Next day, in a coincidence, Lucy again met Mary, both of them being signed up with the same group tour company to guide them through the complex. Over next few days the duo bonded more while exploring the historic magnificent temples and palaces spread over the city. They also began hearing news coming out of China about a new virus causing flu-like symptoms and in some cases mortality. Not surprisingly, international traveling, a byproduct of globalization was beginning to ferry out this new virus across the international borders. Mary remembered hearing a hush-hush rumor about the emergence of this new virus at her workplace. Soon the sight of Chinese travelers wearing face-masks became ubiquitous in various tourist sites.
After leaving Agra, Lucy headed toward picturesque fort-city of Jaipur in Rajasthan. To her astonishment, she bumped into Mary again there. She mentioned to Lucy that the situation in China had taken a worst turn. Her employer had extended her vacation for additional few more weeks in order to disrupt the spread of the virus among working people. Thus, Mary decided to travel some more followed by a trip to Amsterdam to visit her family.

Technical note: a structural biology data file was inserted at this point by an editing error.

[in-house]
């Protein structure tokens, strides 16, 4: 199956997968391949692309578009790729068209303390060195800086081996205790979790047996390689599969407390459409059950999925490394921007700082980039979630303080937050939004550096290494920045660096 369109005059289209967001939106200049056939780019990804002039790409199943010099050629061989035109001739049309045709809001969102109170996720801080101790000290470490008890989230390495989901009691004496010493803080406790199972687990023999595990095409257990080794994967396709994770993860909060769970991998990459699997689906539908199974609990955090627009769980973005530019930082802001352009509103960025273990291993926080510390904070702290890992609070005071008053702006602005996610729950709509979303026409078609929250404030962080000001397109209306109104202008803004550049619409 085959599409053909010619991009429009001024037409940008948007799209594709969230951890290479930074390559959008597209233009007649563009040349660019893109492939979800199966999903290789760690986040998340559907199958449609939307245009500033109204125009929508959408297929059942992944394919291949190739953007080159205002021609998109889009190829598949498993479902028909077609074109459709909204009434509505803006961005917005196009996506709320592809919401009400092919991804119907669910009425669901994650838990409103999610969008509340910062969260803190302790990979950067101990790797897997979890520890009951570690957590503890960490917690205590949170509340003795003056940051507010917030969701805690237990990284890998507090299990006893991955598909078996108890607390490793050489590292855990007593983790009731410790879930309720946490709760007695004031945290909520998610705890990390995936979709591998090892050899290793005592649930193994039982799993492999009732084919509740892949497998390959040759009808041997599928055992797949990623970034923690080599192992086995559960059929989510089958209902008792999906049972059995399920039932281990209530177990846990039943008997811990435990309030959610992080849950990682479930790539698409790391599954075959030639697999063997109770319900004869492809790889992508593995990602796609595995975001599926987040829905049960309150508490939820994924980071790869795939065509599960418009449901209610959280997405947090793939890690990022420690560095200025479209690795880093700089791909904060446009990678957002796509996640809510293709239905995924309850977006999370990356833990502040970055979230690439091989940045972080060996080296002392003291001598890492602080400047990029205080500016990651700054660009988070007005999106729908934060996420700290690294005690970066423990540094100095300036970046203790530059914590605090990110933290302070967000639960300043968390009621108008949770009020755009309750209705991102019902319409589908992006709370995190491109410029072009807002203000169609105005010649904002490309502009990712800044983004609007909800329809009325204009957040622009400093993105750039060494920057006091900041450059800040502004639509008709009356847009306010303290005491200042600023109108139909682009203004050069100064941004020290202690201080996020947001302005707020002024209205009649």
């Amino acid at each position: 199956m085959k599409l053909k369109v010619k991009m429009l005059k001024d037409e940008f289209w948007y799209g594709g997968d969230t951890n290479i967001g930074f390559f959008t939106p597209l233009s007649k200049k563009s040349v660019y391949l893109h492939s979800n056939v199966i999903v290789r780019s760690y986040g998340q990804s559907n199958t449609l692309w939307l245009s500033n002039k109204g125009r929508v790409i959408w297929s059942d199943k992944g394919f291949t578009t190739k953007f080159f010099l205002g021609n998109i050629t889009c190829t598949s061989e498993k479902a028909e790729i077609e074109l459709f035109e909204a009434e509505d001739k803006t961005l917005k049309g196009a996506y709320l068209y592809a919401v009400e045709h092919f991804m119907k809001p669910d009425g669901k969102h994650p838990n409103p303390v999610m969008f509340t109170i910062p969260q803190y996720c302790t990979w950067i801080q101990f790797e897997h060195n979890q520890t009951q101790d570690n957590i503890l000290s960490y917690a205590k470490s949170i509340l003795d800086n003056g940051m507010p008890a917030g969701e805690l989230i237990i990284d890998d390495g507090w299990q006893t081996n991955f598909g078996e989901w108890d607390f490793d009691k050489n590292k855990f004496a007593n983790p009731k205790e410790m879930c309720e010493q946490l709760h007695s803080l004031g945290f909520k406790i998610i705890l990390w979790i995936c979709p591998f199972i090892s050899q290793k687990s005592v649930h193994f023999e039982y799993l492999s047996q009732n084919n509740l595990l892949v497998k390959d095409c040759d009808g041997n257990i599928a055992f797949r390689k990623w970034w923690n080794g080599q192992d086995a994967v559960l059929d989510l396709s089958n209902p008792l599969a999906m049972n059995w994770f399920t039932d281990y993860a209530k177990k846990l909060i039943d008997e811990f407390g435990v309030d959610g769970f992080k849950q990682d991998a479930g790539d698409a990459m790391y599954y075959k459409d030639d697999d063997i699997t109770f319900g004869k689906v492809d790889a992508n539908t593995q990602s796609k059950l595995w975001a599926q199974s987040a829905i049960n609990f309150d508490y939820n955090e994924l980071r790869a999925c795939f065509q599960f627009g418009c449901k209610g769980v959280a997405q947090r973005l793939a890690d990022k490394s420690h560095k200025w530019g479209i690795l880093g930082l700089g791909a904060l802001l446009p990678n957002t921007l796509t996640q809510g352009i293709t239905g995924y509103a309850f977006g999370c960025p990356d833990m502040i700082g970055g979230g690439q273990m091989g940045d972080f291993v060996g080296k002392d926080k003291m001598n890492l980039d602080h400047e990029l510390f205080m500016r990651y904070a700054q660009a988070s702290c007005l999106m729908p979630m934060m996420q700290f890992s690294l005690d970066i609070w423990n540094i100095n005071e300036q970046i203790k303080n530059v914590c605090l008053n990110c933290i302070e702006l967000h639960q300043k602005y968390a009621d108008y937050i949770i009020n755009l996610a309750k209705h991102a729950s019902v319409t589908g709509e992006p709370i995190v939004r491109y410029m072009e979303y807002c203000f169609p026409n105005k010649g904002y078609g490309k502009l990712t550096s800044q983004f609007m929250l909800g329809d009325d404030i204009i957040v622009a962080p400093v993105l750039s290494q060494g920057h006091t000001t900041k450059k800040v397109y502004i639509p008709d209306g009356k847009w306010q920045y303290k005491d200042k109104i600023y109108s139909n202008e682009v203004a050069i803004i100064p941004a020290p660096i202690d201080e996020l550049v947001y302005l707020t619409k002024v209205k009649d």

From Rajasthan, Lucy flew to Yangon, Myanmar. One morning, while scanning the news in the internet, she came across to a report about an open letter in the British medical journal Lancet. There was a desperate appeal for help to the international community from the exhausted doctors, nurses, and associated volunteers from the city of Wuhan in China, the hardest hit city by the virus. Two days letter, Lucy while still in Myanmar, received a message from Mary. Instead of going back to her motherland, she went back to Wuhan to volunteer in helping the citizens of her newly adopted country. An attached photo showed her encased in a protective gear, while volunteering to fit a breathing mask to a severely ill patient.
Lucy felt a kind of reassurance in humanity, irrespective of the dark political climate that was overshadowing her own country.